All hustle is hard work, but not all hard work is hustle.
“Hustle” is increasingly seen as not only an act, a thing you do – but as a quality. “That kid has hustle,” we’d say, and nod approvingly. At least, I would. It’s a tremendous quality, one we should all endeavor to cultivate in ourselves.
I’m sorry to say I learned to hustle much later in life than I should have. I’ve been thinking a lot about it lately, and working on a more precise and accurate definition.
A young person works for a landscaping company, for example. They’re the first one on the job every morning. They work harder than everyone else, and they’re the last one to go home. The work up a sweat every day and they never complain – they always have a smile on their face. This person is a hard worker, but I wouldn’t call them a hustler.
So what is “Hustle?”
Here are my 5 definitions of Hustle (as opposed to just hard work):
- Hustle cares about results, and is willing to change methods. Hard workers work harder when they’re not succeeding, but hustlers actually change their methods.
- Hard Work is something to get done; Hustle is a lifestyle. Hard Work might work overtime, but Hustle never sleeps.
- Hustle doesn’t care about what others think of how they get there. Hustle would rather be a financially secure janitor with a side-gig selling refurbished couches than a broke, indebted corporate lawyer.
- Hard Work wants others to recognize and reward them for their efforts; Hustle doesn’t want any other hands in their pie.
- Hard Work doesn’t especially like change. They like to get good at something and then have that thing remain relevant. Hustle recognizes that everything is temporary and is always looking for the next thing.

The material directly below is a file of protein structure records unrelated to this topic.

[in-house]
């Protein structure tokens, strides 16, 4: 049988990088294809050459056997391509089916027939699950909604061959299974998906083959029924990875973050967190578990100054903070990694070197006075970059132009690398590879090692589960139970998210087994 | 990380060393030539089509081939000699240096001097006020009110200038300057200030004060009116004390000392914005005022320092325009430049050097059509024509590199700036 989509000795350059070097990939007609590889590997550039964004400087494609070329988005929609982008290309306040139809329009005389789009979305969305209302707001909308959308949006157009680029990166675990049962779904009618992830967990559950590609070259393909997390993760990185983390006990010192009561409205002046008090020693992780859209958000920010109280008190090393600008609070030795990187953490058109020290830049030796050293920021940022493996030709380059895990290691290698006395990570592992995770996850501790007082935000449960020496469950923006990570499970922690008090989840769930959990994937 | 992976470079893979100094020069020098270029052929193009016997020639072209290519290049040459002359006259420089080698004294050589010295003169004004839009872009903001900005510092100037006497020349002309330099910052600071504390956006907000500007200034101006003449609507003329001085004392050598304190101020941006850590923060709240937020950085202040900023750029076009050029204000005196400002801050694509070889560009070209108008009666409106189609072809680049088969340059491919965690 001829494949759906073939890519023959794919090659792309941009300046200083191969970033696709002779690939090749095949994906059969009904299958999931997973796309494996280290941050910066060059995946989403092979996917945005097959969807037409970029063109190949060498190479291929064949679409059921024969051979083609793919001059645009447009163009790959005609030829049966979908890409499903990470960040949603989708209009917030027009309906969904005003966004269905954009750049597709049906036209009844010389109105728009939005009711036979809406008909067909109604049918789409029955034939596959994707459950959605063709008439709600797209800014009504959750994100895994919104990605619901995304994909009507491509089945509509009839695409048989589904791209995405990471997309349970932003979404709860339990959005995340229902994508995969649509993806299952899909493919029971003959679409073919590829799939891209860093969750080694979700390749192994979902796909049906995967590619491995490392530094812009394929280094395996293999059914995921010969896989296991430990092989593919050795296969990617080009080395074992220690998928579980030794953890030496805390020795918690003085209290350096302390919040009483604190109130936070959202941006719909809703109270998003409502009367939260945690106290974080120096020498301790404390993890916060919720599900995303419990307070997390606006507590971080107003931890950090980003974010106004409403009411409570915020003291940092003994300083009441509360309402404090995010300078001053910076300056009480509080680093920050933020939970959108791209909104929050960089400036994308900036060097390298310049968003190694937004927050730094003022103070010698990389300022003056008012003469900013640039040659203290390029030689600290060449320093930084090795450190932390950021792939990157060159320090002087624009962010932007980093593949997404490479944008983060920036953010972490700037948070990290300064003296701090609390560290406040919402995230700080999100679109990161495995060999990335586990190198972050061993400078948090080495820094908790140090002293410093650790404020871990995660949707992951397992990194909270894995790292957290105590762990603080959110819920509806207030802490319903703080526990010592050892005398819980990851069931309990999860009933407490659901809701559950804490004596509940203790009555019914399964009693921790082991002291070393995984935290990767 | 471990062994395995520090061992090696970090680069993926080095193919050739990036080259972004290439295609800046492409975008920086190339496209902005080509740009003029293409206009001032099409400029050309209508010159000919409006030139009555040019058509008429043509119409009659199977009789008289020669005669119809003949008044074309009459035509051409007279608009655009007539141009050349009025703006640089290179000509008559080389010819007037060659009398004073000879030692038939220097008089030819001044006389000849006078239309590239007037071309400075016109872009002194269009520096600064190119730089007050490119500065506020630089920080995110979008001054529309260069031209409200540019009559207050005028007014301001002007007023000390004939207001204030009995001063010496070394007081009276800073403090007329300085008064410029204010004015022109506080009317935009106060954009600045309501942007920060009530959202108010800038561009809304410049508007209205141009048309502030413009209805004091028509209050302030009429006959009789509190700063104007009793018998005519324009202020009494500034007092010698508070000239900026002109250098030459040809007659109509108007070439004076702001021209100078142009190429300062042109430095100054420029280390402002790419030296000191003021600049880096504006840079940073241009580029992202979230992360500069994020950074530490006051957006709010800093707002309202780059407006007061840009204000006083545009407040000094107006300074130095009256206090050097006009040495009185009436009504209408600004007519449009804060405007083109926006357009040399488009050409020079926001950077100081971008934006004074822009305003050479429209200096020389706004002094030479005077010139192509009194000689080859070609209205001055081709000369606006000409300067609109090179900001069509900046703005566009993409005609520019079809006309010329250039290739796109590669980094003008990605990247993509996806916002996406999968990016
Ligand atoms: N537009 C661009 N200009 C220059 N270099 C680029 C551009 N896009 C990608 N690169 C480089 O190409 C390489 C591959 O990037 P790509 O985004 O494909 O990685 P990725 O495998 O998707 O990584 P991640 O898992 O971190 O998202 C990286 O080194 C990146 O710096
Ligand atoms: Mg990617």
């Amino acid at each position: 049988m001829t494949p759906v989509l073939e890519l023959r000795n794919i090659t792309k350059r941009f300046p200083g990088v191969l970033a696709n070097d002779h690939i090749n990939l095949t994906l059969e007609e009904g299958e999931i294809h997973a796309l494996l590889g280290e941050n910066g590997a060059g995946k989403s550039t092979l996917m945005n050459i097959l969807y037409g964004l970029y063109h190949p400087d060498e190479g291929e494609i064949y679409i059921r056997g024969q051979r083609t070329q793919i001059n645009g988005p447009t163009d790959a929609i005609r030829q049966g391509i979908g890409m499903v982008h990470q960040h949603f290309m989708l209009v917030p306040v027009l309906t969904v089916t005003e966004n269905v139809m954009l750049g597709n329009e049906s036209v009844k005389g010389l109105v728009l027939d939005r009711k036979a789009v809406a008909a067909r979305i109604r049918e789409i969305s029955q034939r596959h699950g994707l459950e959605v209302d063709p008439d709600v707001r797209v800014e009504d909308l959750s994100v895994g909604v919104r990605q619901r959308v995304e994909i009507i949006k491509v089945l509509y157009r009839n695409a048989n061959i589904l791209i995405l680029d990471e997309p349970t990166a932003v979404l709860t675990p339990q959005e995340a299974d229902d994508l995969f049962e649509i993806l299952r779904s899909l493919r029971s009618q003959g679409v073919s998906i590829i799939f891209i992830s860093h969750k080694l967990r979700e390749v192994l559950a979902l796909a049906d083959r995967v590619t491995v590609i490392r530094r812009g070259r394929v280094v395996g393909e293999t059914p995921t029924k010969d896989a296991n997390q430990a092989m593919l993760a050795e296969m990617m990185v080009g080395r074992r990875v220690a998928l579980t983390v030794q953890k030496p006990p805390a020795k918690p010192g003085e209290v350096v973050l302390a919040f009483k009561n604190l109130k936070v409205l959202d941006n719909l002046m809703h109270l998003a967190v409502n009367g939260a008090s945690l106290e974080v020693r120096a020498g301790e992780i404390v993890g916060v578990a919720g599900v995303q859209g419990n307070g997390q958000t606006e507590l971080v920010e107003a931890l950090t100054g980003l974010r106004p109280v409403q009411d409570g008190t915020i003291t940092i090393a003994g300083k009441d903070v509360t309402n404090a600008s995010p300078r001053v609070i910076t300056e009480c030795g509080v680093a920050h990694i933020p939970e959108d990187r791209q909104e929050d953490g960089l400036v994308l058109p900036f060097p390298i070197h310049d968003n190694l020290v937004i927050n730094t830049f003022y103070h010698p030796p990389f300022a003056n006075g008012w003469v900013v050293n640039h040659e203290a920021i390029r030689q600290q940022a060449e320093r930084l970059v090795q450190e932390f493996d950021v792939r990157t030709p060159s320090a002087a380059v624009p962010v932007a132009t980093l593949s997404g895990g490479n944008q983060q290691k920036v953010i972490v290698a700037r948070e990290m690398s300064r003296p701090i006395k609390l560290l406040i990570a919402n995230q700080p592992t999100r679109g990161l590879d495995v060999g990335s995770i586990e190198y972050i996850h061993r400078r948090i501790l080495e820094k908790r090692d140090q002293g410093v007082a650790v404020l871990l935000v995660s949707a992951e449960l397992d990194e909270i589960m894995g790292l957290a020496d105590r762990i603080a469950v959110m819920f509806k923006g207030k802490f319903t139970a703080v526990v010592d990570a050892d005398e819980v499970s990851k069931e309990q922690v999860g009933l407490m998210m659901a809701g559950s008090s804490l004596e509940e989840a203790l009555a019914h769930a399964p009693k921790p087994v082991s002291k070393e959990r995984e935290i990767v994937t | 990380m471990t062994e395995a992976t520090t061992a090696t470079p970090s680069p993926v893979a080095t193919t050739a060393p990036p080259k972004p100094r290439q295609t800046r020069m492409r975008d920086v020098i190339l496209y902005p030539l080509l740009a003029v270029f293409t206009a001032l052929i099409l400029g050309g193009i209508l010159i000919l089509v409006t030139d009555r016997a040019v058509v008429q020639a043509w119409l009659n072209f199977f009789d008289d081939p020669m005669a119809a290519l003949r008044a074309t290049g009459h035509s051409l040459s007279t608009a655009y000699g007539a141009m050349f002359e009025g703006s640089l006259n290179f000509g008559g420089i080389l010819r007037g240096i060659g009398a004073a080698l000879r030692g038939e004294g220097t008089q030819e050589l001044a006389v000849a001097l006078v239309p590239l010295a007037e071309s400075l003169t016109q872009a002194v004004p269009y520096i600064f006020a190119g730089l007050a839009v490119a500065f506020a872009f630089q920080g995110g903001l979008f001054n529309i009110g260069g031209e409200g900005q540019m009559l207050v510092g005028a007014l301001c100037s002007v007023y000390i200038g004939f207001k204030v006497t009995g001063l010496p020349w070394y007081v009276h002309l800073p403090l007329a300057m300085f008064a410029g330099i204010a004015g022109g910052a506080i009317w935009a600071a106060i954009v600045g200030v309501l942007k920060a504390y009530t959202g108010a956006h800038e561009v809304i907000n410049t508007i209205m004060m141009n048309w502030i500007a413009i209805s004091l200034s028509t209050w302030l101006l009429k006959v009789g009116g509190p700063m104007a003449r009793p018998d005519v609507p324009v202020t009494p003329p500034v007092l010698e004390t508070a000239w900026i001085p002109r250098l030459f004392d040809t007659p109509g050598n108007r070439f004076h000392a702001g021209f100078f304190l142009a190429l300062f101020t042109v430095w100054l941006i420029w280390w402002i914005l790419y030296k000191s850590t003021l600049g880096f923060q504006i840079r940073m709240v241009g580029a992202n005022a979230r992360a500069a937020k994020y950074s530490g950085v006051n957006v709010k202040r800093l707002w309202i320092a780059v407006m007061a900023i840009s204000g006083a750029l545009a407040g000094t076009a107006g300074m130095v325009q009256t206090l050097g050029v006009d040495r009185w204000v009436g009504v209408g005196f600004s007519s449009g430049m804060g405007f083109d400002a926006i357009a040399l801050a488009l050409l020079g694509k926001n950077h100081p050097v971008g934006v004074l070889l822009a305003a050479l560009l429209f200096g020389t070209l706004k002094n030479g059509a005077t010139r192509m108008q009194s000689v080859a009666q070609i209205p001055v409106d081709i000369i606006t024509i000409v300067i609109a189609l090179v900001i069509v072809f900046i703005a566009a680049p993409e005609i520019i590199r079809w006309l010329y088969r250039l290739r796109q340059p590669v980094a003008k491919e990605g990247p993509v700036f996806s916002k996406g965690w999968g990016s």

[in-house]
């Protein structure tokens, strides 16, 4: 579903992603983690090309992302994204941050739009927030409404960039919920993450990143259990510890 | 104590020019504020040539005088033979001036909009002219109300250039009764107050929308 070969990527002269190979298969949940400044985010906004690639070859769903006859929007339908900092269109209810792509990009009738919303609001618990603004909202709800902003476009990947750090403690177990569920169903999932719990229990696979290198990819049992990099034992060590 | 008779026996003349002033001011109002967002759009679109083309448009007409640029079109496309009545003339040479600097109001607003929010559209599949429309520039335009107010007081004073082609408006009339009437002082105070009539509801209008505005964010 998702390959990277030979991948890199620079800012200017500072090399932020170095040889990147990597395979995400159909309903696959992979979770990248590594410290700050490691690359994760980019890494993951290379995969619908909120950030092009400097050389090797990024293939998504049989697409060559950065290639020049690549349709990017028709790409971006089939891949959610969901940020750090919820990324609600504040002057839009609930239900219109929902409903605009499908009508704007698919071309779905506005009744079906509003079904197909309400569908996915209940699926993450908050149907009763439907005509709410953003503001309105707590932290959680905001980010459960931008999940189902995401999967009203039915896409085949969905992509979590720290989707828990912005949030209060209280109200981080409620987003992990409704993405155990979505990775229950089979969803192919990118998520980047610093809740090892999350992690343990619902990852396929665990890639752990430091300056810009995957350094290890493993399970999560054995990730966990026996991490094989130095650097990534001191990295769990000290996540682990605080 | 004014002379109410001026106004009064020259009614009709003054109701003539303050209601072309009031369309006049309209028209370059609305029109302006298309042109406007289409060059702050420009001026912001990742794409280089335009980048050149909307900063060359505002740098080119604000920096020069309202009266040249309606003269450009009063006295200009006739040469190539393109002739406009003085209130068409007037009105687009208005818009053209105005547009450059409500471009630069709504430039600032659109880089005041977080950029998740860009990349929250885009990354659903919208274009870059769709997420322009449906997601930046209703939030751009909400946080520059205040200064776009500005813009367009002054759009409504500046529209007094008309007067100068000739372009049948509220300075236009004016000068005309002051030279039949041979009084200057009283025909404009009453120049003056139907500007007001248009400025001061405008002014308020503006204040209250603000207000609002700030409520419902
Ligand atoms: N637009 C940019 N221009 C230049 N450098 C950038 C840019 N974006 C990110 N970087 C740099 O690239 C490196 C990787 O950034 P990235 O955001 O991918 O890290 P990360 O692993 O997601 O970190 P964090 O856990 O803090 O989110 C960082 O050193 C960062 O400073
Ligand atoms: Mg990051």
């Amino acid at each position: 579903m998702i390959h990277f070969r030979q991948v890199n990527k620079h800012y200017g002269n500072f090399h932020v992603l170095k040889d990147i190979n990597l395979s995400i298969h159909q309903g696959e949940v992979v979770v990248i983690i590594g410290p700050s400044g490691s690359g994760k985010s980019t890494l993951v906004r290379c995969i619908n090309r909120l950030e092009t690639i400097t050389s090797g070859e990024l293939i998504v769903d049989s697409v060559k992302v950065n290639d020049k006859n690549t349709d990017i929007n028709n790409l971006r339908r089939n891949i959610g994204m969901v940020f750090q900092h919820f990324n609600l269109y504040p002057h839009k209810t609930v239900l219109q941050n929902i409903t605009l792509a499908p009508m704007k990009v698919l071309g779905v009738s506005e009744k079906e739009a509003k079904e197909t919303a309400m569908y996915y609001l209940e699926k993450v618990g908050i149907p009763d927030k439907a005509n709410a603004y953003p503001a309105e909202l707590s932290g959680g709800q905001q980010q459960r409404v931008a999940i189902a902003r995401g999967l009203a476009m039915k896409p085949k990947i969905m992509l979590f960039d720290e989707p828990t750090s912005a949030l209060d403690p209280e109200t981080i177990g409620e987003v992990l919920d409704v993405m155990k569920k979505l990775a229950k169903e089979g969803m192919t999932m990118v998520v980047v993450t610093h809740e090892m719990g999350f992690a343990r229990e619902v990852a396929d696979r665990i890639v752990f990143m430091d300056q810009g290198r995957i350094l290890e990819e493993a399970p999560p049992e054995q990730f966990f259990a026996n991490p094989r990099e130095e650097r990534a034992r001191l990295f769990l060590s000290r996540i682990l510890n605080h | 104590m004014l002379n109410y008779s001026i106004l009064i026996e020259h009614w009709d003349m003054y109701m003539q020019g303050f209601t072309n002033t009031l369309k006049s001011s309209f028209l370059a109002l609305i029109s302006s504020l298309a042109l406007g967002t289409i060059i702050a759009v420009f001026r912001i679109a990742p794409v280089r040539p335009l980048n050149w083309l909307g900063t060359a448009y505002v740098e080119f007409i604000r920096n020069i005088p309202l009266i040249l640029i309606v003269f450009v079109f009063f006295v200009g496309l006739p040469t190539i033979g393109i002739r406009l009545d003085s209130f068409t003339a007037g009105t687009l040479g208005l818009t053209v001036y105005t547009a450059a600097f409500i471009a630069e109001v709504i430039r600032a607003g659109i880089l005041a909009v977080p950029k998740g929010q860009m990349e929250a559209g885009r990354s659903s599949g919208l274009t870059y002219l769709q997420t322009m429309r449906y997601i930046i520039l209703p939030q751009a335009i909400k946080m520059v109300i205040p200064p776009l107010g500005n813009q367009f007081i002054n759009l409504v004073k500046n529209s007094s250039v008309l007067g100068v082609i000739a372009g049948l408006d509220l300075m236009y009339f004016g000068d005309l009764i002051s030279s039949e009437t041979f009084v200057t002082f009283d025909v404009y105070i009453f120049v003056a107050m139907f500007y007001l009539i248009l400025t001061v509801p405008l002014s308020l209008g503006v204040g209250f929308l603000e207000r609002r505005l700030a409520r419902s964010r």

Hard work is an essential component of success, and you’ll never avoid it. It’s necessary, but not sufficient. If your goal in life is just to make it to the end, hard work (plus a little luck) might get you there. But real success takes Hustle. Hustle is an external vision; it’s caring about the world around you and how it moves, and figuring out how you can help it move a little smoother. Hard Work can fell a hundred trees with an axe, but Hustle invents the chainsaw. Hustle isn’t “work smarter, not harder” – it’s “work harder AND smarter.”
Hard Work can sometimes have the negative side effect of building up a sense of entitlement. “I worked hard, so I deserve this.” Or, “I worked hard, so the world owes me this.” It can create the mentality that the only requirements for success are (or should be) not doing anything wrong, “keeping your nose clean” and “paying your dues.” Grind away for forty years and you get the gold watch.
Hustle knows if you want that watch, you have to buy it.